The rise of obesity around the world is seemingly running parallel with another global trend that might be directly linked: The food energy supply. Food available for human consumption has seen a dramatic increase in quite a few countries, many of which have also had an explosion in obesity during the same time span, including the United States. The U.S. has seen one of the highest food energy supply spikes with a 768 calorie increase from 1971 to 2010.
As if the oversaturation of available calories wasn’t enough, many of those calories come from highly-processed foods. The convenience, accessibility and high palatability of processed foods has resulted in the unencumbered rise of their overconsumption. The increased food energy supply, combined with additional environmental factors such as increased urbanization, car dependence and sedentary occupations, created a recipe for a substantial surge in obesity. Other countries may not have the same environmental hurdles, but the additional food energy supply “can readily explain the weight gain seen in most countries,” according to Stefanie Vandevijvere, senior research fellow in global health and food policy at the University of Auckland, New Zealand.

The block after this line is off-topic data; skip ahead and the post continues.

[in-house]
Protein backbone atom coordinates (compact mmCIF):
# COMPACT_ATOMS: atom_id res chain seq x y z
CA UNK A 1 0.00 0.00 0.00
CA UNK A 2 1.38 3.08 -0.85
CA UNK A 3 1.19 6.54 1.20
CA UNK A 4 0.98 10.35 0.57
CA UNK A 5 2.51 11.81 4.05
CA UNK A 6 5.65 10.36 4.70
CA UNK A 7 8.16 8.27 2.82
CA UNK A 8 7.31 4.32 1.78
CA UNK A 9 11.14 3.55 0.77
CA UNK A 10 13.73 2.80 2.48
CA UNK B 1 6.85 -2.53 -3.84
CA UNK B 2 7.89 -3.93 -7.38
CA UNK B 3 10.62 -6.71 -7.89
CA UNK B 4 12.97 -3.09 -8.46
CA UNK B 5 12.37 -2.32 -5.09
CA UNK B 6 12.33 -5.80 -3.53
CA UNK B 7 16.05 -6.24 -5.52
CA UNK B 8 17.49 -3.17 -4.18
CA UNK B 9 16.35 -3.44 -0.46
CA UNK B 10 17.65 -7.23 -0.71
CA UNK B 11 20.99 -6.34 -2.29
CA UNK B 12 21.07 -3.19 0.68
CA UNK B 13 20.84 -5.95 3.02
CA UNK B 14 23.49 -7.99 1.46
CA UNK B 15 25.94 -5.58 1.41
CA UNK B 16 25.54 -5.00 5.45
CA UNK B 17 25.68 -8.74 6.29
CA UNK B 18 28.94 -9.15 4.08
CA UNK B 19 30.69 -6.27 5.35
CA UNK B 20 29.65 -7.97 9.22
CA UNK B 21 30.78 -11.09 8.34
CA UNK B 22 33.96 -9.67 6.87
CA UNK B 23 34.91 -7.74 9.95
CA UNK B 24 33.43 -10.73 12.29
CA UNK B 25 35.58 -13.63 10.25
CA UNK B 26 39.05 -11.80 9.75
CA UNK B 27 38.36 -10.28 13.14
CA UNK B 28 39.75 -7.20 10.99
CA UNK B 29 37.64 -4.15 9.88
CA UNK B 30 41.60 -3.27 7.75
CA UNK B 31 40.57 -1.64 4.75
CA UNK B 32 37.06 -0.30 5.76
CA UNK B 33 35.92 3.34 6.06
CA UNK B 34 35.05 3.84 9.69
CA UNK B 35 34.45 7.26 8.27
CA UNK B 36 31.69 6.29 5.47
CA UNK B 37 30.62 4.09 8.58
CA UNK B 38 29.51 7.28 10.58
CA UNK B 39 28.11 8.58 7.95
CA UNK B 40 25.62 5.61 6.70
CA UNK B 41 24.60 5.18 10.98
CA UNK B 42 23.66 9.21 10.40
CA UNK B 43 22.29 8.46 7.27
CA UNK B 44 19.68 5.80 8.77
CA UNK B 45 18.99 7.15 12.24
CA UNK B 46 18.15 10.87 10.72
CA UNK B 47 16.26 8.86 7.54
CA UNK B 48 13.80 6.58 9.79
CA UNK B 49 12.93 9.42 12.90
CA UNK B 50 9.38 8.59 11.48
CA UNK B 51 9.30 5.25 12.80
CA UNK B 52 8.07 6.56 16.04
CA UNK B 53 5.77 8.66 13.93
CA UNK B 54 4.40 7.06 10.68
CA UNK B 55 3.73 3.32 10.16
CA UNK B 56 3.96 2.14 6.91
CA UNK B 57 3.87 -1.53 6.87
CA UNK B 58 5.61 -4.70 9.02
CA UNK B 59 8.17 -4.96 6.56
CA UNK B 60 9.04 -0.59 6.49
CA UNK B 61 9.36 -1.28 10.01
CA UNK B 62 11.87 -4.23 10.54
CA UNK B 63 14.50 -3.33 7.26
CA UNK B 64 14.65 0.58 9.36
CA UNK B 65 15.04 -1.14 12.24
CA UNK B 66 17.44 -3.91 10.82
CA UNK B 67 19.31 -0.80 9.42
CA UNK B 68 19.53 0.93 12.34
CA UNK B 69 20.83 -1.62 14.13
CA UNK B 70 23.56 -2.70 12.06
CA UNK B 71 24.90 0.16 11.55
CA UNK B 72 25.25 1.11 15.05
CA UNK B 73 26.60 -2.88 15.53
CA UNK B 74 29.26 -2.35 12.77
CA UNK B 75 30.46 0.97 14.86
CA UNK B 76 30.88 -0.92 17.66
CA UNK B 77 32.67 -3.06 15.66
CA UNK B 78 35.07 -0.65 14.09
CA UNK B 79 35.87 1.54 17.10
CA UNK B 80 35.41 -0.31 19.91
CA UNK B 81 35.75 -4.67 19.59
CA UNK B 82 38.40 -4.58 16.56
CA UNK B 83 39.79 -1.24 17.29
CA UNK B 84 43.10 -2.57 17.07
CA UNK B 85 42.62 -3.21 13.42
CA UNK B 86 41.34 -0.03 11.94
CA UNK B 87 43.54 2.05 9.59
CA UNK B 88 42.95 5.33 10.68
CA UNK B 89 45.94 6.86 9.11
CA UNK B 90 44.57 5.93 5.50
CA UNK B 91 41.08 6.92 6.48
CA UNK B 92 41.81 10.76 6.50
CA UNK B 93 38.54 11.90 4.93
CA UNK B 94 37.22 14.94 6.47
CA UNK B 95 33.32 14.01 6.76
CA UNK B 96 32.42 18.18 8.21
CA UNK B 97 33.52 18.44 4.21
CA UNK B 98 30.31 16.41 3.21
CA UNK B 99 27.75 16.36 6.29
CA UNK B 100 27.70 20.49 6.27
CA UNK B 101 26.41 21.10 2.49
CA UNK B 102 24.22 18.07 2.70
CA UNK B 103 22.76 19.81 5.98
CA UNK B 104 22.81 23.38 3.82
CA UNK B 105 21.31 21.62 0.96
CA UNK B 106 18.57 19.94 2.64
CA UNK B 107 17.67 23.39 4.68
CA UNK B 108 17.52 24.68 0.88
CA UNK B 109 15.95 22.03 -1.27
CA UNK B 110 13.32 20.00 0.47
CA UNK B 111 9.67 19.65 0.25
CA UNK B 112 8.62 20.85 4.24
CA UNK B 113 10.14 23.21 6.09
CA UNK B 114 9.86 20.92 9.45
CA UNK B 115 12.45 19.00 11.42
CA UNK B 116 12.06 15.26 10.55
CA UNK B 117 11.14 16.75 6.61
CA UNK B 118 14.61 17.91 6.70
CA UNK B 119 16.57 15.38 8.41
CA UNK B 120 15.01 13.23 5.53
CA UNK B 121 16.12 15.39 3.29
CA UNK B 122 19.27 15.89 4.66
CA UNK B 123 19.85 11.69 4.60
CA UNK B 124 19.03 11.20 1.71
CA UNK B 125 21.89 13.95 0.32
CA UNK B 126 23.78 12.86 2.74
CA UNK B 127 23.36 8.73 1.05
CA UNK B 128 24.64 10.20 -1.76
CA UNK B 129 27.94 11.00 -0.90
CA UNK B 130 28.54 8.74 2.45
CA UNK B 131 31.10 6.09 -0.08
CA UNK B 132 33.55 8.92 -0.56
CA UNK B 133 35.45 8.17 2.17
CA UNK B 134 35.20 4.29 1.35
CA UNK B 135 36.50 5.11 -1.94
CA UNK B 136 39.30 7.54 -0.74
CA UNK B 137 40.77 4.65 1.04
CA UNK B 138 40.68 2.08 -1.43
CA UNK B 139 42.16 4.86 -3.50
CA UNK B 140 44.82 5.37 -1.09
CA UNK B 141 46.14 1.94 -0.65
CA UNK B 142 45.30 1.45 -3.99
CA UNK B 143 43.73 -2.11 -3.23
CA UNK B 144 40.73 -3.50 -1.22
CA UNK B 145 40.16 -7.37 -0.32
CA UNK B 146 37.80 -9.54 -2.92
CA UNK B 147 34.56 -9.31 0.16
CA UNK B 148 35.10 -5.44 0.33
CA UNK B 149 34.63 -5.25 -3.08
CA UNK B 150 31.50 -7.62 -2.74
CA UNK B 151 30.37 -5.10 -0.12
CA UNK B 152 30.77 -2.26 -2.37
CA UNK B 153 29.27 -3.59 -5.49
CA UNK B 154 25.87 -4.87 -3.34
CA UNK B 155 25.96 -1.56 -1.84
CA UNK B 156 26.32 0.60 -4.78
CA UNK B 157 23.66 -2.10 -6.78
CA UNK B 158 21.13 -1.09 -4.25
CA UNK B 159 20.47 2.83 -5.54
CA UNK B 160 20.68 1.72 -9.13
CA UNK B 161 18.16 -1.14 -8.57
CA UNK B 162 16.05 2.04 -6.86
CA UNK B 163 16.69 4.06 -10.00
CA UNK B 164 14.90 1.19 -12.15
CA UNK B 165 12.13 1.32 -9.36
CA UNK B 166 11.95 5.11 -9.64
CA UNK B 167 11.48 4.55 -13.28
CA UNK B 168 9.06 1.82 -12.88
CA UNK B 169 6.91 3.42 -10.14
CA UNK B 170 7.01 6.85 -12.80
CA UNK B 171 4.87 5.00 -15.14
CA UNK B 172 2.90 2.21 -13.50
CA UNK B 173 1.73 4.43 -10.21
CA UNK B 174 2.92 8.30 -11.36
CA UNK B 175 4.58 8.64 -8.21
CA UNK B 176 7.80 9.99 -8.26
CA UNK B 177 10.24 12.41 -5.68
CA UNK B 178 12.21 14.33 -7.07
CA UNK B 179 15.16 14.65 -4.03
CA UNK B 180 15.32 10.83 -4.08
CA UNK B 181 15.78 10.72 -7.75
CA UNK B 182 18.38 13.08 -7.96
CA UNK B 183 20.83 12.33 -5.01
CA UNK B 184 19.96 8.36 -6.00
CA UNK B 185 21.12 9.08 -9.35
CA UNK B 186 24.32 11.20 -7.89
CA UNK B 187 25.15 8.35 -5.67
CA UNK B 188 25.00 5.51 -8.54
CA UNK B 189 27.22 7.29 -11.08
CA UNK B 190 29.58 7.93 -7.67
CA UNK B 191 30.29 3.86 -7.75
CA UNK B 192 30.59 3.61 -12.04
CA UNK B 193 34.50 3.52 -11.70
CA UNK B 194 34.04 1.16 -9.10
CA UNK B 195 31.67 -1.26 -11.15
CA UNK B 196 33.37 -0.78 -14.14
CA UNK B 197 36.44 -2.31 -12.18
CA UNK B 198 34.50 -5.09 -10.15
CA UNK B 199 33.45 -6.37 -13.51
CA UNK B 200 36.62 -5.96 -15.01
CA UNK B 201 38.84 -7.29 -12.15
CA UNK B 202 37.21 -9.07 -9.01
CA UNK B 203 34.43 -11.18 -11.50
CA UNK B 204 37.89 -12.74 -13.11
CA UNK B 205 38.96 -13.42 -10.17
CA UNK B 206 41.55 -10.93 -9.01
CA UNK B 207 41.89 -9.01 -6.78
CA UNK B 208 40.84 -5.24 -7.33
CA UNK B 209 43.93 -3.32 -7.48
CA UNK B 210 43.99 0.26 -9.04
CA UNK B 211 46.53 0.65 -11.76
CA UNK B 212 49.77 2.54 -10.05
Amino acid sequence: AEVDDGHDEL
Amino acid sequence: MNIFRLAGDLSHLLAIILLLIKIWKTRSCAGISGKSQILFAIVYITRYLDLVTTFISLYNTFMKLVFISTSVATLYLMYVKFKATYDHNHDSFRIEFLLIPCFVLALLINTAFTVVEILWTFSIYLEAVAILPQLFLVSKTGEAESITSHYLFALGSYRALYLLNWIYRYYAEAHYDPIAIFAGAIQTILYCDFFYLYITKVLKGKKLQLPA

What can be done about this situation is the source of much debate. The World Health Organization and some researchers believe the answer comes in additional government policies such as mandating a “restriction of the marketing of unhealthy foods to children, front-of-pack supplementary nutrition labelling, food pricing strategies, and improving the nutritional quality of foods in schools and other public sector settings.”
However, while U.S. school food programs have made some strides in improving, we recently learned that children in daycare are actually eating healthier at daycares than at homes. Childhood obesity is certainly a significant issue, but the numbers that substantiate the rise in obesity is America primarily comes from adults. Knowing that, the question becomes how can we make adults healthier eaters? Would additional policies like the ones mentioned above help?